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Table 2 shows that females had significantly higher scores than males on the SABAS (19.03 ± 5.86 vs. 17.61 ± 6.62, p = 0.002). Males had significantly higher scores than females on the IGDS9-SF (19.39 ± 7.94 vs. 14.85 ± 6.75, p < 0.001). However, there were no significant differences between males and females in BSMAS scores (15.15 ± 4.46 vs. 15.38 ± 5.13).

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Table 3 shows descriptive statistics and reliability coefficients for the SABAS and BSMAS items. Acceptable psychometric properties for both SABAS and BSMAS items were found in the CFA with a confirmed unidimensional structure for both scales. In addition, the results of Table 3 indicated that all six items of the SABAS and BSMAS presented good factor loadings in the CFA (SABAS = 0.52–0.78; BSMAS = 0.56–0.76) with satisfactory item-total correlations (SABAS = 0.49–0.71; BSMAS = 0.50–0.68). More specifically, Table 4 shows good fit indices for SABAS and BSMAS in the CFA results. For the SABAS: CFI = 0.996; TLI = 0.994; RMSEA = 0.036; and SRMR = 0.036. For the BSMAS; CFI = 0.995; TLI = 0.991; RMSEA = 0.038; and SRMR = 0.038. Moreover, internal consistencies of both the SABAS and BSMAS were very good (Cronbach’s α = 0.86 and McDonald’s ω = 0.86 for SABAS; Cronbach’s α = 0.83 and McDonald’s ω = 0.83 for BSMAS).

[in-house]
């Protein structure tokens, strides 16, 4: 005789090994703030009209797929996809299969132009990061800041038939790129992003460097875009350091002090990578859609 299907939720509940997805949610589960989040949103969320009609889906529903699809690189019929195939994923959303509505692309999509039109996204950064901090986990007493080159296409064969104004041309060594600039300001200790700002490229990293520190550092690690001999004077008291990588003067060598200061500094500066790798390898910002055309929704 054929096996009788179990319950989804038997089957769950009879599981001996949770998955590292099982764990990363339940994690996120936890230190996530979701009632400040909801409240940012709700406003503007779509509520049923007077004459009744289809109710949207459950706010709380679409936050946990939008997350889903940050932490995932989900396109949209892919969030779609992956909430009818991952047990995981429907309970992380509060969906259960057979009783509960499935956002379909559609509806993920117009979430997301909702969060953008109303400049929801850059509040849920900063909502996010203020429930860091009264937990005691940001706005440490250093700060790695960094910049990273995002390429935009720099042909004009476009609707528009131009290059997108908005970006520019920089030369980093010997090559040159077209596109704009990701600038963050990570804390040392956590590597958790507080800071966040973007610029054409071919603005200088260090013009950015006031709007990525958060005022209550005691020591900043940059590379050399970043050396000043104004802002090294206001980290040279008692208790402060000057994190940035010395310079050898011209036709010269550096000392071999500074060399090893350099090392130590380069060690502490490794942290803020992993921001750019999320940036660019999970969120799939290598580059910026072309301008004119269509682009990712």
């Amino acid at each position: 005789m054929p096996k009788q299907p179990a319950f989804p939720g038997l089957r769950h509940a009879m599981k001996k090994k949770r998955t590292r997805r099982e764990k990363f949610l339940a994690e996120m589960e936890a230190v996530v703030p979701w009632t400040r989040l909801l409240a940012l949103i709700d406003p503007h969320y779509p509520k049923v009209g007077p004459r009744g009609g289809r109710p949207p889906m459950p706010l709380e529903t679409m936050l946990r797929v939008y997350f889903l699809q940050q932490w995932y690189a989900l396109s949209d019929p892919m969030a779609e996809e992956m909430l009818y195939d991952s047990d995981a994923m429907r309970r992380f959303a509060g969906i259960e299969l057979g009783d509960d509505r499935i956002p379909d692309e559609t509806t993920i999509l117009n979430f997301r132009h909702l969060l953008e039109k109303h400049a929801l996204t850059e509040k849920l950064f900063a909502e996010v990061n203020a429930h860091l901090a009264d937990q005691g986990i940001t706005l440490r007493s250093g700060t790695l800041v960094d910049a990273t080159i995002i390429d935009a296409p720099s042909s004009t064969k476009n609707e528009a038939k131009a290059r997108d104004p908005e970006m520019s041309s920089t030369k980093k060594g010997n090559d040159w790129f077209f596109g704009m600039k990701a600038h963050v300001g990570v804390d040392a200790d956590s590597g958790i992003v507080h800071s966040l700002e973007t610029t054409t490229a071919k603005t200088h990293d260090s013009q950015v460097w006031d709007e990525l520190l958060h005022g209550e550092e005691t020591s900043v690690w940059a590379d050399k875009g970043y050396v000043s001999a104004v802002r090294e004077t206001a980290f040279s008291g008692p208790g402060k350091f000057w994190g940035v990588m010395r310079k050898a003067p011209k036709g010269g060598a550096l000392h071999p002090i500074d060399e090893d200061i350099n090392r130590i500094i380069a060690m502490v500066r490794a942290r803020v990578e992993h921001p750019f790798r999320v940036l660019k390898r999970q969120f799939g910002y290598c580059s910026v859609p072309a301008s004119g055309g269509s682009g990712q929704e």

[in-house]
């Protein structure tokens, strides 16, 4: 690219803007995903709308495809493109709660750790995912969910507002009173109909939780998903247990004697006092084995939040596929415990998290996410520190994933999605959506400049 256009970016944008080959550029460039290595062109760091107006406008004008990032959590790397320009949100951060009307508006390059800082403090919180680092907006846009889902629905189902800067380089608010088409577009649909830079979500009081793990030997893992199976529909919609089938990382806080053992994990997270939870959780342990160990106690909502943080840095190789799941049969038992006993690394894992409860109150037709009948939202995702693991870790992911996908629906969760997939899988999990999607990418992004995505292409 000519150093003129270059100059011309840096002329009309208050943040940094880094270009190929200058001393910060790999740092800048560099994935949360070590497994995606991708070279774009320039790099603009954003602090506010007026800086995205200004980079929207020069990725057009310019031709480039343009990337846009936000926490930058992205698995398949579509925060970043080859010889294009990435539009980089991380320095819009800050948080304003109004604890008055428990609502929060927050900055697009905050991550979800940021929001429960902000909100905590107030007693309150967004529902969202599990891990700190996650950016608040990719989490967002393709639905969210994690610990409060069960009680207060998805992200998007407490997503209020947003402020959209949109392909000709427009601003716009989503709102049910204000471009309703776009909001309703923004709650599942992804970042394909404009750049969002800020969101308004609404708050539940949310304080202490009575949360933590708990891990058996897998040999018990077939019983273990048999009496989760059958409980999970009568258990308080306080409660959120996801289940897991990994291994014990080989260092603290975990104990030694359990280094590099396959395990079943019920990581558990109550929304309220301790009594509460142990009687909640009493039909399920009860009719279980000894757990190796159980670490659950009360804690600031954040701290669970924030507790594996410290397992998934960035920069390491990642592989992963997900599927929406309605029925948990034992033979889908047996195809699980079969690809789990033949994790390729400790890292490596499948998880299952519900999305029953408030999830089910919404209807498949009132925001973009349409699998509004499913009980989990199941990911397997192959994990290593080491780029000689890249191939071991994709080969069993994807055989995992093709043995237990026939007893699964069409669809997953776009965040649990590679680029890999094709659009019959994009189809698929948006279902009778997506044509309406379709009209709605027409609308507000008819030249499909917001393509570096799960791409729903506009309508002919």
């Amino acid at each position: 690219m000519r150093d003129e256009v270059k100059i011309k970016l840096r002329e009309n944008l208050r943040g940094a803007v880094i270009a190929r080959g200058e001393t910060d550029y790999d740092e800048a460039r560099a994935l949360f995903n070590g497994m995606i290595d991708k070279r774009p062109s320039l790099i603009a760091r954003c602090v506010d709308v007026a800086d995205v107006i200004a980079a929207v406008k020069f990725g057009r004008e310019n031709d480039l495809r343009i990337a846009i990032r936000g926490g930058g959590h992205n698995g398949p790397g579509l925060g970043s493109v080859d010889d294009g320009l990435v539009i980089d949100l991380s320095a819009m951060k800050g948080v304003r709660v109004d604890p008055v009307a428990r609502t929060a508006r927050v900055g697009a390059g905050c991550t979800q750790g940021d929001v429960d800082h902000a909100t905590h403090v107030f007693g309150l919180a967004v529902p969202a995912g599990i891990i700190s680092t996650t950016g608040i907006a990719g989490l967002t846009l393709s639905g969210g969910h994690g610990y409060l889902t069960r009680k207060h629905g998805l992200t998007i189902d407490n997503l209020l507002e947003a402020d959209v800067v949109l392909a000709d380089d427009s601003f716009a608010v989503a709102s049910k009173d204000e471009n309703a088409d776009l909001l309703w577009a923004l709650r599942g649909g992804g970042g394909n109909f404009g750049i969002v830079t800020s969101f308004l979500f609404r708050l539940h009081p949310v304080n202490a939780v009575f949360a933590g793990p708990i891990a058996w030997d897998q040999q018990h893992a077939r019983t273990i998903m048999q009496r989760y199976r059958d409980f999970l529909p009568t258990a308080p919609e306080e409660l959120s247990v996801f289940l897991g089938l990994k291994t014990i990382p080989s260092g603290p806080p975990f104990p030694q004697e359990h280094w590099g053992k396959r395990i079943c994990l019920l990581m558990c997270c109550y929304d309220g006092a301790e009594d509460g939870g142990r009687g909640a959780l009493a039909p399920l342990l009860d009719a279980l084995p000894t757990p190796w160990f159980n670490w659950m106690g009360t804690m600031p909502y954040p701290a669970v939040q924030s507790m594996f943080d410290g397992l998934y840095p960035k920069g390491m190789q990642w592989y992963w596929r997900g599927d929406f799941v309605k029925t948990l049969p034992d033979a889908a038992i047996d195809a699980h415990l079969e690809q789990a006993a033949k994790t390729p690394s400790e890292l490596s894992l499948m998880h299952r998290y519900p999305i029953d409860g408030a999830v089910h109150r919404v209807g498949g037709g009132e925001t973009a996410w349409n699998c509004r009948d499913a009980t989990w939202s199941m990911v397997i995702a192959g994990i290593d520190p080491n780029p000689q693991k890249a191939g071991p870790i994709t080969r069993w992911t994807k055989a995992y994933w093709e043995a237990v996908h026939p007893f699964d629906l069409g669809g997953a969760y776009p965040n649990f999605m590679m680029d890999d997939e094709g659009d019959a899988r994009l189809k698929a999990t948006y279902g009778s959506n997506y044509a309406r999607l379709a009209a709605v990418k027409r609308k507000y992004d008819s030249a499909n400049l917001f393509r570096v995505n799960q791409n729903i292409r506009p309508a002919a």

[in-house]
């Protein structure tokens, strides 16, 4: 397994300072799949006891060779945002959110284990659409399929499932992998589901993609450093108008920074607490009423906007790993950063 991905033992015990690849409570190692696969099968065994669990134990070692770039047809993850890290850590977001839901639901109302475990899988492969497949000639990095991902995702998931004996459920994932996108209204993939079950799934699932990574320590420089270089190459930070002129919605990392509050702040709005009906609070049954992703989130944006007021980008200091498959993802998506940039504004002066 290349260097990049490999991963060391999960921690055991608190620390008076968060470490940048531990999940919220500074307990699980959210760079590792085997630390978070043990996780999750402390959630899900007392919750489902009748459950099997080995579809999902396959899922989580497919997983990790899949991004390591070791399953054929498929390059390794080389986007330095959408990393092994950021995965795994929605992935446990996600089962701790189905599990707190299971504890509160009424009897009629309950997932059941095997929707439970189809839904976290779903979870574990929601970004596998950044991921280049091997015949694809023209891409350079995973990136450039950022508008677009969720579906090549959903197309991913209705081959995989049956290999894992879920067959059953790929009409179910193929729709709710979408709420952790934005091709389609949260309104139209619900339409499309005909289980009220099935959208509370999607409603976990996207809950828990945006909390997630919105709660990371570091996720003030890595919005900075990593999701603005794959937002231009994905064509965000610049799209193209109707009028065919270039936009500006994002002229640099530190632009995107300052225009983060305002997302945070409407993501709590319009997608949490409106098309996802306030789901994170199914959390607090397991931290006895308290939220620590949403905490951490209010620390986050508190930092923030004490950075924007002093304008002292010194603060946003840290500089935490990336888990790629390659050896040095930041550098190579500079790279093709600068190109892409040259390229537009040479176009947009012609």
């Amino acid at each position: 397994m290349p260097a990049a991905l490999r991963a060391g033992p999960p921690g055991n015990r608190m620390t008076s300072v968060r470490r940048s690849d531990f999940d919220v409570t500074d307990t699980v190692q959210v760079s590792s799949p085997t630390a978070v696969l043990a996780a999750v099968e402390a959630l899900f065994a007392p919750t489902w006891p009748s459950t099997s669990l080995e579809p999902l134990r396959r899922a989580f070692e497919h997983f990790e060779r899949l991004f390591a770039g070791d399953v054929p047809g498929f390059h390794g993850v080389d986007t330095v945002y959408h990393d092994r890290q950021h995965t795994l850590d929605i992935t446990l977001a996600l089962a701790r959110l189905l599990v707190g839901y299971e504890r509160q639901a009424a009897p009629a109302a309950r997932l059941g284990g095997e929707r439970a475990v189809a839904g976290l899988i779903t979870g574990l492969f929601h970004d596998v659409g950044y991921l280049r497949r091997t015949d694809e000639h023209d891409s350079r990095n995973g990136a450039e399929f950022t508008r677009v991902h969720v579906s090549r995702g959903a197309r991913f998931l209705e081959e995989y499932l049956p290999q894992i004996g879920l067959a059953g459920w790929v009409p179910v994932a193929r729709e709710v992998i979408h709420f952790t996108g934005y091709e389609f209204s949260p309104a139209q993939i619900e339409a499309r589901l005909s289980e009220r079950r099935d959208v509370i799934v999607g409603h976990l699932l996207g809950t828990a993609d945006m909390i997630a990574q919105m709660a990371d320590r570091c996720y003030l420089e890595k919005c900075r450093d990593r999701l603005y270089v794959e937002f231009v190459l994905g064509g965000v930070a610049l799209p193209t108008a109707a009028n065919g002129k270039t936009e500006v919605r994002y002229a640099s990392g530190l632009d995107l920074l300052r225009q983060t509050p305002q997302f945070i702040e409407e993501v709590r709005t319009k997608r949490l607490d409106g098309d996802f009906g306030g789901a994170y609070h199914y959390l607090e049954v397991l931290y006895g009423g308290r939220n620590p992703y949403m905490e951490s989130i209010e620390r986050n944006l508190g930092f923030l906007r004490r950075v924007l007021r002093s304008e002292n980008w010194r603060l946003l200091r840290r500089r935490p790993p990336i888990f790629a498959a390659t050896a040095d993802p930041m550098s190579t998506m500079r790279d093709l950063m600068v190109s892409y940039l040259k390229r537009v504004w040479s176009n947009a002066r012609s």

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Table 5 shows the invariance of the SABAS, and BSMAS across gender groups. The indicators of model fit presented satisfactory measurement invariance. For the SABAS, the measurement invariance was supported, with all data fit indices (∆CFI, ∆RMSEA, ∆SRMR) being acceptable between each model except for a significant χ2 difference (comparing M3 and M2 models). Moreover, the BSMAS had its measurement invariance supported, with non-significant χ2 difference and all data fit indices (∆CFI, ∆RMSEA, ∆SRMR) being satisfactory.